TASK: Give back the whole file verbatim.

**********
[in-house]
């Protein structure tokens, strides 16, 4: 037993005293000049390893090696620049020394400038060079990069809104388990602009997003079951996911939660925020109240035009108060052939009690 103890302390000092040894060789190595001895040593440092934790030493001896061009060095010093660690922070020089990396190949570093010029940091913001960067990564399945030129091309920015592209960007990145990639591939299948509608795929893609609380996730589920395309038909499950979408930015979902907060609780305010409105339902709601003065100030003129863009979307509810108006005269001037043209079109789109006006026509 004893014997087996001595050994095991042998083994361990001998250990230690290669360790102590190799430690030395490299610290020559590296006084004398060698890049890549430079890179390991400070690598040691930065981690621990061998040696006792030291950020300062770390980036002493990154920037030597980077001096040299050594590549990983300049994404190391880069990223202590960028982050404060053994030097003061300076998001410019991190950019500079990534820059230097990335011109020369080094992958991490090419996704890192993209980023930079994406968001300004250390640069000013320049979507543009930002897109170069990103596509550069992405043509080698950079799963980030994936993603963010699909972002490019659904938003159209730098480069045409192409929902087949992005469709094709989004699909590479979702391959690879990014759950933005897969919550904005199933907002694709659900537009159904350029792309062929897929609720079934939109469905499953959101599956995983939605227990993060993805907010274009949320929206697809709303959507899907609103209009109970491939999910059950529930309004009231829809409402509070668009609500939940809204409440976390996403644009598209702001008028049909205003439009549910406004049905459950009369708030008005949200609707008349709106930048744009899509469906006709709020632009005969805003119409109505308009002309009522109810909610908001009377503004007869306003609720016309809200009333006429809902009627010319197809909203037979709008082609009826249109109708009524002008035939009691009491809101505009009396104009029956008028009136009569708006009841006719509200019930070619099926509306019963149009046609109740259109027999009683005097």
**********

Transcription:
[in-house]
């Protein structure tokens, strides 16, 4: 037993005293000049390893090696620049020394400038060079990069809104388990602009997003079951996911939660925020109240035009108060052939009690 103890302390000092040894060789190595001895040593440092934790030493001896061009060095010093660690922070020089990396190949570093010029940091913001960067990564399945030129091309920015592209960007990145990639591939299948509608795929893609609380996730589920395309038909499950979408930015979902907060609780305010409105339902709601003065100030003129863009979307509810108006005269001037043209079109789109006006026509 004893014997087996001595050994095991042998083994361990001998250990230690290669360790102590190799430690030395490299610290020559590296006084004398060698890049890549430079890179390991400070690598040691930065981690621990061998040696006792030291950020300062770390980036002493990154920037030597980077001096040299050594590549990983300049994404190391880069990223202590960028982050404060053994030097003061300076998001410019991190950019500079990534820059230097990335011109020369080094992958991490090419996704890192993209980023930079994406968001300004250390640069000013320049979507543009930002897109170069990103596509550069992405043509080698950079799963980030994936993603963010699909972002490019659904938003159209730098480069045409192409929902087949992005469709094709989004699909590479979702391959690879990014759950933005897969919550904005199933907002694709659900537009159904350029792309062929897929609720079934939109469905499953959101599956995983939605227990993060993805907010274009949320929206697809709303959507899907609103209009109970491939999910059950529930309004009231829809409402509070668009609500939940809204409440976390996403644009598209702001008028049909205003439009549910406004049905459950009369708030008005949200609707008349709106930048744009899509469906006709709020632009005969805003119409109505308009002309009522109810909610908001009377503004007869306003609720016309809200009333006429809902009627010319197809909203037979709008082609009826249109109708009524002008035939009691009491809101505009009396104009029956008028009136009569708006009841006719509200019930070619099926509306019963149009046609109740259109027999009683005097």